Hull-oween, ‘Slap Shot’ and a Dead Wings revival: Detroit Red Wings’ Halloween road woes

Detroit Free Press

Does Buffalo’s KeyBank Arena even have a doorbell to ring?

That’s the question as the Detroit Red Wings go trick-or-treating … er, drop the puck with the Buffalo Sabres on Monday night. The visit to western New York will be the franchise’s 12th time playing on the road on Halloween; the Wings are 4-4-3 all-time as visitors on the holiday. (They’re 8-3-1 when hosting on Halloween; maybe it is better to give than receive, even if we’re just talking fun-size candy bars.)

The game on All Hallows’ Eve will be the Wings’ first on the road for the haunted holiday since 2015, though. Here’s how they fared in the previous 11:

1959: Wings 2, Canadiens 2

As you might expect for a 1950s tilt in Montreal, it was a big night for future Hockey Hall of Famers: Wings forwards Alex Delvecchio and Norm Ullman and Habs forwards Dickie Moore and Maurice Richard all had a goal and an assist. The Rocket’s game-tying goal came with about 9½ minutes remaining in the third period, back in the days before overtime (or shootouts). Oh, and Detroit’s Terry Sawchuk and Montreal’s Jacques Plante stopped 91.3% and 93.9% of the shots they faced in net, respectively. (Meanwhile, the Pistons fared little better in Philadelphia, as Basketball Hall of Famer Wilt Chamberlain dropped 36 points and 34 rebounds on them in a 120-112 Warriors victory.)

MEMORIES:Red Wings’ 1997, ’98 Stanley Cup celebrations heavy on nostalgia, light on Russians

1976: Wings 6, Rangers 5

In the midst of the “Dead Wings” era, the Wings showed some life, with three goals in less than two minutes in the first period. Then again, they were still the Dead Wings, so they lost that 3-0 lead just 10 minutes into the second. (The “Dead Wings Moment of the Night”: Defenseman Rick Lapointe attempting to grab a centering pass in his own zone, only to bat it past goalie Ed Giocomin for the Rangers’ first goal, despite no Rangers being within 10 feet of the net.) Another two-goal lead, built 72 seconds apart toward the end of that period, evaporated in the final five minutes as future Hall of Famer Rod Gilbert tied it up for New York with 37 seconds remaining. But J.P. LeBlanc gave the Wings the win 17 seconds after that with his second score of the game and the season. (He scored just five more times the rest of the year.)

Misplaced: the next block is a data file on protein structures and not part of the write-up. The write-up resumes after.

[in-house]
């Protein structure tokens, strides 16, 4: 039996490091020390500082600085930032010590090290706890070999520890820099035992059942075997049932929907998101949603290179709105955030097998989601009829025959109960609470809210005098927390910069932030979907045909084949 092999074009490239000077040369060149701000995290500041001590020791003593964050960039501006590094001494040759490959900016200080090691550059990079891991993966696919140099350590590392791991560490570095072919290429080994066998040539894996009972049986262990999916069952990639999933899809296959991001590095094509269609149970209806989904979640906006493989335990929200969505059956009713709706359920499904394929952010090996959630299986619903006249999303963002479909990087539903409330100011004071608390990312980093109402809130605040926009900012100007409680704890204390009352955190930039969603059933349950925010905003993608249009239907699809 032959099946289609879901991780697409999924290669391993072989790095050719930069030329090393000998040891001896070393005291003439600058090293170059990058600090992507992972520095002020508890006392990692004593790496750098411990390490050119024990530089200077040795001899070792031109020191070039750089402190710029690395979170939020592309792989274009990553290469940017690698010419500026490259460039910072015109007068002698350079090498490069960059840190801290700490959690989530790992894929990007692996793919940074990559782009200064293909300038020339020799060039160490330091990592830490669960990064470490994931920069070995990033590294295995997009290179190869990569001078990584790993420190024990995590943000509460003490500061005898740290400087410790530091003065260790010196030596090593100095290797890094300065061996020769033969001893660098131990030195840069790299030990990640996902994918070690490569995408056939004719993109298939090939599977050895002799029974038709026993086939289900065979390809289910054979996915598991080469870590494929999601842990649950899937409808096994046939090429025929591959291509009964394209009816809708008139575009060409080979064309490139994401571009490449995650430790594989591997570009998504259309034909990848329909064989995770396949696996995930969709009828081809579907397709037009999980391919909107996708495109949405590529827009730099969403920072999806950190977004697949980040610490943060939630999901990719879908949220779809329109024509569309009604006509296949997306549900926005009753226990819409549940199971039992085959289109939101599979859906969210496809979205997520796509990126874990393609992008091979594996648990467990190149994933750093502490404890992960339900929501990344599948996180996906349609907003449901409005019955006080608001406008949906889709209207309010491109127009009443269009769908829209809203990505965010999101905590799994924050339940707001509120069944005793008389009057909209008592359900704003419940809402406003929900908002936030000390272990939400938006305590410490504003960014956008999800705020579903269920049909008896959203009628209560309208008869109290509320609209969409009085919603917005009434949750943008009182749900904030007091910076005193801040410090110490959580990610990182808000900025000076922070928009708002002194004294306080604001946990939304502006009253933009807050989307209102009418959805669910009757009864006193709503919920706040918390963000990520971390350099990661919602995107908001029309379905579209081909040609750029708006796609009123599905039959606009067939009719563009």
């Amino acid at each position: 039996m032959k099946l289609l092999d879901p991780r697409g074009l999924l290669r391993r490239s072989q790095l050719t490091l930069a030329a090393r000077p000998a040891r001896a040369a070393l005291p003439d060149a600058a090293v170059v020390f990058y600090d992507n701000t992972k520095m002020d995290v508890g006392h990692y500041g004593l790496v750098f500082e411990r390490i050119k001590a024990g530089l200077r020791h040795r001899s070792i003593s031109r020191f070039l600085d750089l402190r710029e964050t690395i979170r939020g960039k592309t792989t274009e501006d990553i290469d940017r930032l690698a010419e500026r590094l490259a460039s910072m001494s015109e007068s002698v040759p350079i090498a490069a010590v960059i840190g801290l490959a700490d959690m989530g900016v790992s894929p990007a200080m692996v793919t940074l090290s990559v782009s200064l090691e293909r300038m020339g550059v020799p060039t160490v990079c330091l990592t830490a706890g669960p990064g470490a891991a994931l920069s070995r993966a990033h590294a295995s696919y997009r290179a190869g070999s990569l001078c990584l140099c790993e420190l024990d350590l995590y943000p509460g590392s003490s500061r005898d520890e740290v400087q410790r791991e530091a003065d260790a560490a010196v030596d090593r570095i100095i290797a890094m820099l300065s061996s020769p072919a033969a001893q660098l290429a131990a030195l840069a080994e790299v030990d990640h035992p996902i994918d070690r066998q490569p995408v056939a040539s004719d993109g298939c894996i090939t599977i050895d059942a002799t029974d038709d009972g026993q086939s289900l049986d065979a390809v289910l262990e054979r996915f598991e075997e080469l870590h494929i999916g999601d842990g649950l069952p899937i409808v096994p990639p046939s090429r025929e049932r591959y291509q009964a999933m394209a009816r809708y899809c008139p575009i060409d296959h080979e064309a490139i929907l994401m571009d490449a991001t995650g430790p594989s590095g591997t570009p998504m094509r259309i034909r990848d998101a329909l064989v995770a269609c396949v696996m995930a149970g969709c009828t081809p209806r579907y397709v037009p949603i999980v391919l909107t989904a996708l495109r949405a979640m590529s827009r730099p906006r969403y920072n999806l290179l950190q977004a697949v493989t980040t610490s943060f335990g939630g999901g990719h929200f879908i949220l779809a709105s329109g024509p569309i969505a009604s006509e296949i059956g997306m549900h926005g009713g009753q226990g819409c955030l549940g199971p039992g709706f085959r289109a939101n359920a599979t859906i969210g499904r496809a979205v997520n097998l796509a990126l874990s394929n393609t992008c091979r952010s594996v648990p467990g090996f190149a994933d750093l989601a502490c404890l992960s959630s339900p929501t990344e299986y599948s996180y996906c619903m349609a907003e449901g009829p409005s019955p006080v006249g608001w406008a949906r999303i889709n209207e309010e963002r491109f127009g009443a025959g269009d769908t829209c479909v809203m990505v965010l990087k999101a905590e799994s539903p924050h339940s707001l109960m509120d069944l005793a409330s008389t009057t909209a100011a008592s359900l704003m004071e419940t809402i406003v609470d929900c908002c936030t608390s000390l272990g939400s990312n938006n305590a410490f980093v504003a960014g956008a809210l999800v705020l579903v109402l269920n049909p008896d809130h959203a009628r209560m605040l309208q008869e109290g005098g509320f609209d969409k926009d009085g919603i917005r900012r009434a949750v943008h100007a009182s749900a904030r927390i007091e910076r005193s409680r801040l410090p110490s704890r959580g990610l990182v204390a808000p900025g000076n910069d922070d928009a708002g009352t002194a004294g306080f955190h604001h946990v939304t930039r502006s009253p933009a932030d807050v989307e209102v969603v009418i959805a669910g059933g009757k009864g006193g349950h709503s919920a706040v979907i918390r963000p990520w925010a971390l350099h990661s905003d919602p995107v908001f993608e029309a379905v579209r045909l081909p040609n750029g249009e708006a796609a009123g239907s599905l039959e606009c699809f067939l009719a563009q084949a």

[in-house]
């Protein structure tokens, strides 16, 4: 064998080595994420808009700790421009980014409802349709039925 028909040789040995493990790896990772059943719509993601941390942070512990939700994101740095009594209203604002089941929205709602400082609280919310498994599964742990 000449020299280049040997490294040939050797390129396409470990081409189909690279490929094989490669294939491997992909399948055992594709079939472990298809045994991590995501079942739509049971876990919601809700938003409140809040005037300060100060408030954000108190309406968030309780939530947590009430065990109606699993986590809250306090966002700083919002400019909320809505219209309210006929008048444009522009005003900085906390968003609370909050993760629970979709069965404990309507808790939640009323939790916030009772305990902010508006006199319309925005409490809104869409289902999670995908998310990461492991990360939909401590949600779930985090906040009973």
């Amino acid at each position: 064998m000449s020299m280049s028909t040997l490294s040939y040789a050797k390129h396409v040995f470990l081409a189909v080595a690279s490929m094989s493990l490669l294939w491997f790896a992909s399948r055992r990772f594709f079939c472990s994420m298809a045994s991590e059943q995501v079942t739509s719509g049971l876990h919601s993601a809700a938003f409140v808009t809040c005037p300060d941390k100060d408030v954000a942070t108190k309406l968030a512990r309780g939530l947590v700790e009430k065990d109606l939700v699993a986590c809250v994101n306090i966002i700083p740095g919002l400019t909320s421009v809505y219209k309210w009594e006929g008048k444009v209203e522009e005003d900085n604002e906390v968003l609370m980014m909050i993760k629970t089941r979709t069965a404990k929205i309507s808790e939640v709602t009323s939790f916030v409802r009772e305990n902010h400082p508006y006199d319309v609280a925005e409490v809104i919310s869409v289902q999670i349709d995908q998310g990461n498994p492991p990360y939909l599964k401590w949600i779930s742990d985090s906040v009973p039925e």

1981: North Stars 5, Wings 4

The game featured a goal by one of the players the fabled “Hanson Brothers” from the movie “Slap Shot” were based on — Jack Carlson, whose brothers Steve and Jeff played two of the trio in the movie, scored host Minnesota’s fourth goal. But it was the setup for the game-winner, scored by Minnesota’s Bobby Smith with 91 seconds remaining, and the finish that most resembled a scene from the movie: Wings forward Mike Foligno (who already had a goal and an assist) was whistled for tripping with 1:56 remaining, incensing the Wings, who argued Foligno had merely accidentally collided with the North Stars’ Neal Broten. After the game, Foligno and teammate Mark Osborne (who scored the Wings’ second goal) let the ref who called the penalty have it, breaking their sticks and launching them across the ice. Teammate Walt McKechnie, meanwhile, literally shouted till he was red in the face. The Wings’ coach, Wayne Maxner, was terse in his disappointment: “It’s frustrating. The guys worked their butts off.”

1985: Wings 2, Devils 2

“Devil’s Night” ended up going to neither the Devils nor the Wings, as the two teams that would combine for 106 losses during the 1985-86 season played like it, with an identical two goals scored on 26 shots taken in front of 7,551 fans in East Rutherford, New Jersey. The Devils got a moral victory in scoring the equalizer with just 28 seconds left and then stopping Wings rookie Gerard Gallant, who had already scored once, in the final seconds. The Wings got a moral victory, as general manager Jimmy Devellano told the Freep, “I’m happy that we’ve strung a win and a tie together. It’s a start.” That’s not to say there were no winners: The Devils’ costume content went to, as the game story put it, “either a large woman dressed as a blind referee or a blind referee impersonating a large woman.”

1987: Wings 3, Blues 3

The Wings’ visit to St. Louis Arena got off to a grisly start as a Gilbert Delorme slapshot hit Blues defenseman Charlie Bourgeois in the face in the first minute, dropping him to the ice. He skated off under his own power, with a broken jaw, but not before leaving a pool of blood on the ice. The Wings built a two-goal lead in the second period, but St. Louis’ Doug Gilmour, a future Hall of Famer, was too much to handle; he scored the Blues’ first goal (on a first-period power play off a holding call on Delorme) and then the equalizer just under eight minutes into the third period.